In the past, Walters said a shortage of drugs has led to a decrease in violence. "The vast majority of the violence is committed by the user under the influence of drugs," Walters said. "When there's a contraction in the market, there isn't as much violence. There's more likelihood that individuals who can't get the drug will seek detoxification, will seek treatment." [Indianapolis Star]Ladies and gentleman, welcome to Planet Walters, a magical world where all your wishes come true. Oh wait, darn, we're on Earth:
Cleveland Mayor Frank Jackson believes that the shortage in cocaine could be to blame for a spike in certain violent crimes close to home.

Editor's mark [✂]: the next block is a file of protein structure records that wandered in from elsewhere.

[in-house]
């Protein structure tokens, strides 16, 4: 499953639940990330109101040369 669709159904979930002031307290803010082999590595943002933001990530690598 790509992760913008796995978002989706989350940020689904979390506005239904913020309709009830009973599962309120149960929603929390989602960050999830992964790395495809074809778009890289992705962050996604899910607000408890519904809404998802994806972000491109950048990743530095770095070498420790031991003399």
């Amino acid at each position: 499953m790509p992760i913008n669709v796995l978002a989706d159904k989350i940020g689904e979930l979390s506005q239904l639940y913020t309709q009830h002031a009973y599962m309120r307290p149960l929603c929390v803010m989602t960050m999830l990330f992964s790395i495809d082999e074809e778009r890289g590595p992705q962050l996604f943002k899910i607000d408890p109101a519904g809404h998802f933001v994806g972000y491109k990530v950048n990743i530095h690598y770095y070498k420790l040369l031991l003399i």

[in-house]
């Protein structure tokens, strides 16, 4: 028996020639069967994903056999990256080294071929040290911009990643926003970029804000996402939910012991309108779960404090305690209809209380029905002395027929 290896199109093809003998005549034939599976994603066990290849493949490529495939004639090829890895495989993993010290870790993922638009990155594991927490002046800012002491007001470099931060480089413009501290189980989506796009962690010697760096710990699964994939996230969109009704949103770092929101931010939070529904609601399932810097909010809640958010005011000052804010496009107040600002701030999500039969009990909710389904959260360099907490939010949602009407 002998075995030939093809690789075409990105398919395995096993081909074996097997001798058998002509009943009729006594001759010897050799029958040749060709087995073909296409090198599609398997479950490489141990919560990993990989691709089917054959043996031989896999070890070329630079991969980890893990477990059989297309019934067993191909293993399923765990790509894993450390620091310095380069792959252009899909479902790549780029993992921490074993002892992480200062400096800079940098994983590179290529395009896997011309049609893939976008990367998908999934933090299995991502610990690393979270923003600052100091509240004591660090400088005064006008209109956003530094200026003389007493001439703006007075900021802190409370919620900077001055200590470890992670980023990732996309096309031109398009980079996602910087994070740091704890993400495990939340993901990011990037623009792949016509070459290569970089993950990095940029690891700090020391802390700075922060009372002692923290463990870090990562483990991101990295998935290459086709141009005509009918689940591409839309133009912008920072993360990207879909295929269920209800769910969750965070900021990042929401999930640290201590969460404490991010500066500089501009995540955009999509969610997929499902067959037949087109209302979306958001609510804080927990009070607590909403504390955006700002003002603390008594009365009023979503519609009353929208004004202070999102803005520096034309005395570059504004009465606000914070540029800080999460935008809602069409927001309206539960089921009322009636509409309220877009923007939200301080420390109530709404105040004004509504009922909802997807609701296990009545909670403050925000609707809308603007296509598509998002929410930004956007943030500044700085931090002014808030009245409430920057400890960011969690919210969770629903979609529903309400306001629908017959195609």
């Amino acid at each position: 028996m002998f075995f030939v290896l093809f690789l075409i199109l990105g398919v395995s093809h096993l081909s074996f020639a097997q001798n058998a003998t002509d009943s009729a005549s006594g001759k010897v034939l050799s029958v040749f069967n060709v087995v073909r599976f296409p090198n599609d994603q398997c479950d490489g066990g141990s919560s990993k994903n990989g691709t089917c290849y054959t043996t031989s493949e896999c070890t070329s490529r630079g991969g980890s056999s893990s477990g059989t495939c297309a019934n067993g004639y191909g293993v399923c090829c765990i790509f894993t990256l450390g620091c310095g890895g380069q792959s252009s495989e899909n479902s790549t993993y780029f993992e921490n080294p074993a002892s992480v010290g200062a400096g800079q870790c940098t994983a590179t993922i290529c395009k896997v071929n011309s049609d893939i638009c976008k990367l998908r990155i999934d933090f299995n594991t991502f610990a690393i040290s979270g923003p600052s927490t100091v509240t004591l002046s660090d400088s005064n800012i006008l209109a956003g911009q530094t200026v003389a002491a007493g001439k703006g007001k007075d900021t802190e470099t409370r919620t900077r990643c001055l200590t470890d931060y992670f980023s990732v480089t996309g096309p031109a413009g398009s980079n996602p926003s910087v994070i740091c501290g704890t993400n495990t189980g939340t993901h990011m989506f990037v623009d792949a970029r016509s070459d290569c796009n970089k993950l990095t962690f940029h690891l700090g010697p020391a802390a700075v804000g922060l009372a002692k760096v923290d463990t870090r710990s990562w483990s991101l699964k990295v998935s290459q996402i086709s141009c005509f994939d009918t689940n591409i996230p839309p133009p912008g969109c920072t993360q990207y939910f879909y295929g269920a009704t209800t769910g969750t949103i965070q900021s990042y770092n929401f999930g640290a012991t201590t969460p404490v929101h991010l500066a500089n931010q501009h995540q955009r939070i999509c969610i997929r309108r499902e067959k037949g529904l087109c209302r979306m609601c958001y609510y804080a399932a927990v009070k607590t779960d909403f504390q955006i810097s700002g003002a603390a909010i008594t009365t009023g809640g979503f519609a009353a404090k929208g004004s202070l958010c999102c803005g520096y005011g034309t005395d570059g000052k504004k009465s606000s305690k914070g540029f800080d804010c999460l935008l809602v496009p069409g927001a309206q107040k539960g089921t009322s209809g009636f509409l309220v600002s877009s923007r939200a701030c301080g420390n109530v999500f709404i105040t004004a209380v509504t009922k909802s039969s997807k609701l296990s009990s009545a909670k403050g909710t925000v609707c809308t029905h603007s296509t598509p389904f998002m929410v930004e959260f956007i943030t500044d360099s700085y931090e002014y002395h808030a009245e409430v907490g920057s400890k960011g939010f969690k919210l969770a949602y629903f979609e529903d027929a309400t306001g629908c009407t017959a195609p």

Jackson said that federal indictments that have yanked dozens of suspected dope dealers off the streets in recent months have increased competition - and violence - in the drug trade. [Cleveland Plain Dealer]
So in the short-term, violence goes up, not down. And in the long-term cocaine prices go down, not up. That is just Drug Enforcement 101, and it has been perfectly documented and understood for a very long time.
Let's play a game. Pretend you're the Mayor of Cleveland. Disruptions in the local drug market have produced a rash of brutal summer violence. Then you read the newspaper to find the Drug Czar declaring that disrupted drug markets lead to order and tranquility because everyone just gives up and goes to rehab. As the sirens blare outside your office, it must be just galling to watch the genius drug war experts in Washington, D.C. predicting an unprecedented period of peace and prosperity.
It gets tiresome trying to think of new ways to explain how odd it is that there's a whole White House office dedicated to making up fictitious criminal justice theories. You could fill a book with what they donât know about drug enforcement and, in fact, many have.